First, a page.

Information obtained from key informant interviews and stakeholder meetings, indicated that there are no officially recognized Community Animal Health Workers (CAHWs) in Sembabule district. This is because it is assumed that Sembabule district has enough qualified veterinary workers and therefore there is no need to permit CAHWs who are most times without any veterinary qualifications. In some parts of Uganda, for instance in the Karamoja Sub-region, the government allows and even supports CAHWs. This is because Karamoja is considered a hard-to-reach area with no/or inadequate social amenities which make it less attractive to qualified veterinary service providers. The CAHWs include community vaccinators who provide vaccination services for livestock, including poultry. Their operations, however, are outside of the legal and policy framework, given their absence of recognition in both the Veterinary Surgeons’ Act and the National Drug Policy and Act. However, they remain professionally accountable and are supervised by the veterinary authority in their area of operation.

Characterization, relations, and gender capacities of the PPR and ND vaccine value chain actors

From the outcome mapping exercise, many actors were identified as being involved in the LVVC from manufacturing, distribution, delivery and use of both PPR and ND vaccines. Institutional mapping and stakeholder analysis at the national and district level identified policy makers and regulators, vaccine manufacturers, vaccine importers and distributors, vaccine deliverers and vaccine users as the five broad categories of actors. According to the OM process, these are the critical partners in the PPR and ND LVVC who have the power to improve vaccine delivery and women’s participation and benefits from it. The gender capacities of institutions were measured using the GECT by stakeholder self-reports on the existence of documentation, supportive systems, political will, and structures which address the existing gender differences and inequalities. Most stakeholders (64%-n = 9) identified their organization‘s behaviors as gender accommodating. Nearly 28% (n = 4) of the institutions self-identified as exploitative. No stakeholders identified their institution as gender blind and only one organization identified self-identified as gender transformative(Table 3).

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Table 3. Classification of organizations along the gender equality continuum using the GECT.

https://doi.org/10.1371/journal.pone.0270518.t003

Policy makers and regulators

The policy makers and regulators work at the national and district level (Fig 3). At the national level, they are the MAAIF, NDA, Uganda Veterinary Board (UVB) and Uganda Veterinary Association (UVA). MAAIF and NDA develop and implement policies and regulations that govern livestock vaccines and vaccination, monitor, and regulate veterinary service delivery, issue licenses for authorized dealers in vaccines, and ensure efficacy and effectiveness of the vaccines. MAAIF is the government institution responsible for animal health and wellbeing and under specific circumstances imports and distributes the PPR vaccines through district veterinary services.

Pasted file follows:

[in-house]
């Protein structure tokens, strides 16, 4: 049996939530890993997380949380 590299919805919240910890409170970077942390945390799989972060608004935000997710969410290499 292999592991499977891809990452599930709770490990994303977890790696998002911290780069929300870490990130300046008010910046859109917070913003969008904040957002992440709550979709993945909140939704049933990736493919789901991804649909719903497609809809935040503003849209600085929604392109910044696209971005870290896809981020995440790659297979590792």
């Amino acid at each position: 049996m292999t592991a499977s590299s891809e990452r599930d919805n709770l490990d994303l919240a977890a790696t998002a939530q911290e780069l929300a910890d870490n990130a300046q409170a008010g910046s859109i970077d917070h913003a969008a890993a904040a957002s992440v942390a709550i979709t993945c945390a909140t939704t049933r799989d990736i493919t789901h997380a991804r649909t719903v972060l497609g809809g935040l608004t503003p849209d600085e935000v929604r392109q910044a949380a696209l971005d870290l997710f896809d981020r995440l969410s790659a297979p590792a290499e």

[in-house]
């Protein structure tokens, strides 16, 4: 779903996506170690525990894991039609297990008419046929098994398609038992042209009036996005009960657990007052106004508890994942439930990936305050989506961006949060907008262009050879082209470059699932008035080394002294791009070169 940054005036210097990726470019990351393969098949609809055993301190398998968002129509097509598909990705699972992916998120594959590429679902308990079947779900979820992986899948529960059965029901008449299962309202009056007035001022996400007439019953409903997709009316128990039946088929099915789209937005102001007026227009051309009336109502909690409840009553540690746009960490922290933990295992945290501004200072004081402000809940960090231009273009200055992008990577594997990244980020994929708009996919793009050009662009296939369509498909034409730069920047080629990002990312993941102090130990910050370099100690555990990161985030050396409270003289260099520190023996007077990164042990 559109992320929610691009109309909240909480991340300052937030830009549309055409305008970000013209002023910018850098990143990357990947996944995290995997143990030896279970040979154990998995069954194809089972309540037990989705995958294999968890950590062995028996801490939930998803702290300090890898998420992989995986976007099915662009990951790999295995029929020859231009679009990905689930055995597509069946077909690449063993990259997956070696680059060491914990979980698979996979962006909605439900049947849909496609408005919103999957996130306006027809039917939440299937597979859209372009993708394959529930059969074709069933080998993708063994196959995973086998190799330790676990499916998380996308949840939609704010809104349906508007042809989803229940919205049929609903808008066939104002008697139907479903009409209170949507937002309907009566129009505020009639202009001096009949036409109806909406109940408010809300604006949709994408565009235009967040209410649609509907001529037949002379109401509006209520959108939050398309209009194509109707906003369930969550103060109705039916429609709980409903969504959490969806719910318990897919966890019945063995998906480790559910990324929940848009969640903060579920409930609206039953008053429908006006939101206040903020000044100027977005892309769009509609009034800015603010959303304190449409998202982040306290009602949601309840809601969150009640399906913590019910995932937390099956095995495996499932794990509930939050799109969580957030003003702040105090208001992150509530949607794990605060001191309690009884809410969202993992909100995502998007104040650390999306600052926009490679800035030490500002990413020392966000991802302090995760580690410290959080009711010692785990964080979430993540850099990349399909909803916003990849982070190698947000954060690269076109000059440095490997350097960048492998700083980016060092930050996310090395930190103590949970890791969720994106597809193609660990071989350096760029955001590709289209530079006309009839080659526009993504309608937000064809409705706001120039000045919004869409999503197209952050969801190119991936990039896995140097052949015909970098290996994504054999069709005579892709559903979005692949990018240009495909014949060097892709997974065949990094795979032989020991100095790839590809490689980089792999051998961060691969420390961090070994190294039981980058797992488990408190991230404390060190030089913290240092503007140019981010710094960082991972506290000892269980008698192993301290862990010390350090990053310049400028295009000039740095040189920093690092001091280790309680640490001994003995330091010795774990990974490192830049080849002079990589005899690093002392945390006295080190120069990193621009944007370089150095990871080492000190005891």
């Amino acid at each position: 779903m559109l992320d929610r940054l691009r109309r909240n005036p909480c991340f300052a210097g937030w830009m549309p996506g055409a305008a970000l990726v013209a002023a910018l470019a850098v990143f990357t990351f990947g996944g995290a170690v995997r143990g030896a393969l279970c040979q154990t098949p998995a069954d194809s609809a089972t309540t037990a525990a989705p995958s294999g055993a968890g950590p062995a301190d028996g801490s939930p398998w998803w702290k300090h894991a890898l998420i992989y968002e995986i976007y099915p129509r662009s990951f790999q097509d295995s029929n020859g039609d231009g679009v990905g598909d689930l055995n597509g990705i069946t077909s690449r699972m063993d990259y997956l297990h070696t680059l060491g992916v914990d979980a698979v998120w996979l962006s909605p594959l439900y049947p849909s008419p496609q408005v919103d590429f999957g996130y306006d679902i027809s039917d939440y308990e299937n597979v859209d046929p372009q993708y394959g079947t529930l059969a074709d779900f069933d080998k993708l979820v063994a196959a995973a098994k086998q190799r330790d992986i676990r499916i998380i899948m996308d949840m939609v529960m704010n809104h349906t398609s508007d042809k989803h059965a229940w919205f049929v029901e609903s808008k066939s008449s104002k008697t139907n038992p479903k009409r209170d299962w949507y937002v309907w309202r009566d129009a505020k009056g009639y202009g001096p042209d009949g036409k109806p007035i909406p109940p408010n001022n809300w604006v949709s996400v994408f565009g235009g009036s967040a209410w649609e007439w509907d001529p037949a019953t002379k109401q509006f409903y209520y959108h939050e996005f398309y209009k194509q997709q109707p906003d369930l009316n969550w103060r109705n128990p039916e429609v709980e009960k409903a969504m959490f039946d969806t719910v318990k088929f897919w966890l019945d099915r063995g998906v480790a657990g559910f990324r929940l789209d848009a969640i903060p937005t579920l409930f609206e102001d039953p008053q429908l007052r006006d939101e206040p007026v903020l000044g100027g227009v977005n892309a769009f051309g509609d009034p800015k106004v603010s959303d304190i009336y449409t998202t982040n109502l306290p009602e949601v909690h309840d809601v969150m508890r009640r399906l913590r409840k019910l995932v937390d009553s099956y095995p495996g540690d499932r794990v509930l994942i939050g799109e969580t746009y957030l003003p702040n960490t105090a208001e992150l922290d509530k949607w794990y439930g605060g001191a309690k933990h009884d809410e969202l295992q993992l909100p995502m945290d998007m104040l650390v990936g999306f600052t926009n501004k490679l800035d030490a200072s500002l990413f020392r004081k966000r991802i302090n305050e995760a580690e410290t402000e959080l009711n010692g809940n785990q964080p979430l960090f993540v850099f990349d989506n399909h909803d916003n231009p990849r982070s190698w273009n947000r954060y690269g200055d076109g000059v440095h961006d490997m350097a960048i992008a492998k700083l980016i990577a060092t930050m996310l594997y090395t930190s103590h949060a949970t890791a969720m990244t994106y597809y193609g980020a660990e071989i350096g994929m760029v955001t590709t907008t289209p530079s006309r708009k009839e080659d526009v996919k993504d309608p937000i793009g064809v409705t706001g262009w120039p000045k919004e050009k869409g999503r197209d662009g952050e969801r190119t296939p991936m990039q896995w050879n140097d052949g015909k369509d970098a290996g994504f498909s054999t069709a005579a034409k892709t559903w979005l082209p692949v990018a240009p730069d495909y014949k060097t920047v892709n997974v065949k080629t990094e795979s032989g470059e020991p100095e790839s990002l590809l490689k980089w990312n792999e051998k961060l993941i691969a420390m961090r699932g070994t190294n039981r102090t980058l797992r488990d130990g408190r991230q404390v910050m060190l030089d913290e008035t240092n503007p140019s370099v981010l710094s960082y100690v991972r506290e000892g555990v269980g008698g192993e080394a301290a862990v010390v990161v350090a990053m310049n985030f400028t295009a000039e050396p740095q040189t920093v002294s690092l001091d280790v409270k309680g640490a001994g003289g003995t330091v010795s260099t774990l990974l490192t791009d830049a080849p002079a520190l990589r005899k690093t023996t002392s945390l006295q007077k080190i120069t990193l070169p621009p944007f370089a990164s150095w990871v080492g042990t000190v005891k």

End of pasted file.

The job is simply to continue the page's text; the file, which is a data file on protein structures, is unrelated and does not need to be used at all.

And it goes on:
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Fig 3. Regulation of veterinary, vaccines, animals, and animal health service providers in Uganda.

https://doi.org/10.1371/journal.pone.0270518.g003

The Uganda Veterinary Board is a professional regulatory body established by an Act of Parliament (The Veterinary Surgeons Act 1958, Cap 277). Its major mandate is to ensure that animal health services are offered by qualified, registered, and licensed veterinary professionals under their regulatory supervision. To do this, the Board runs several activities including, but not limited to, registration of professionals and their premises of practice; establishment of standards for training, practice, and professional conduct of veterinary professionals; and provision of guidance and support for continuing professional development programs and community education. The UVA, on the other hand, is an umbrella organization that promotes and protects the interests of veterinarians in Uganda and collaborates with other stakeholders in the animal industry. UVA’s mission is to foster socio-economic development and improved livelihoods of the veterinarians through optimization of animal resources.

The Department of Animal Health (DAH) of the Directorate of Animal Resources (DAR) under the Ministry of Agriculture, Animal Industry and Fisheries (MAAIF) is the public agency entrusted with ensuring the health and wellbeing of livestock and other animals in the country through provision of satisfactory animal health care and safeguarding the appropriate use of drugs and vaccines for animal health. It does this through a network of field staff supervised by the District Veterinary Officer (DVO). There are also Private Veterinary Practitioners (PVP), who work under and report to the DVOs of the respective districts. They are required to regularly report on their veterinary activities including clinical work, vaccinations, surgical interventions to the DVO of the district in question. The professional conduct of all veterinary practitioners in the country is overseen by a statutory body known as the Uganda Veterinary Board (UVB) which is appointed by the Minister responsible for Animal Industry, and with which they must be registered in order to be allowed to practice.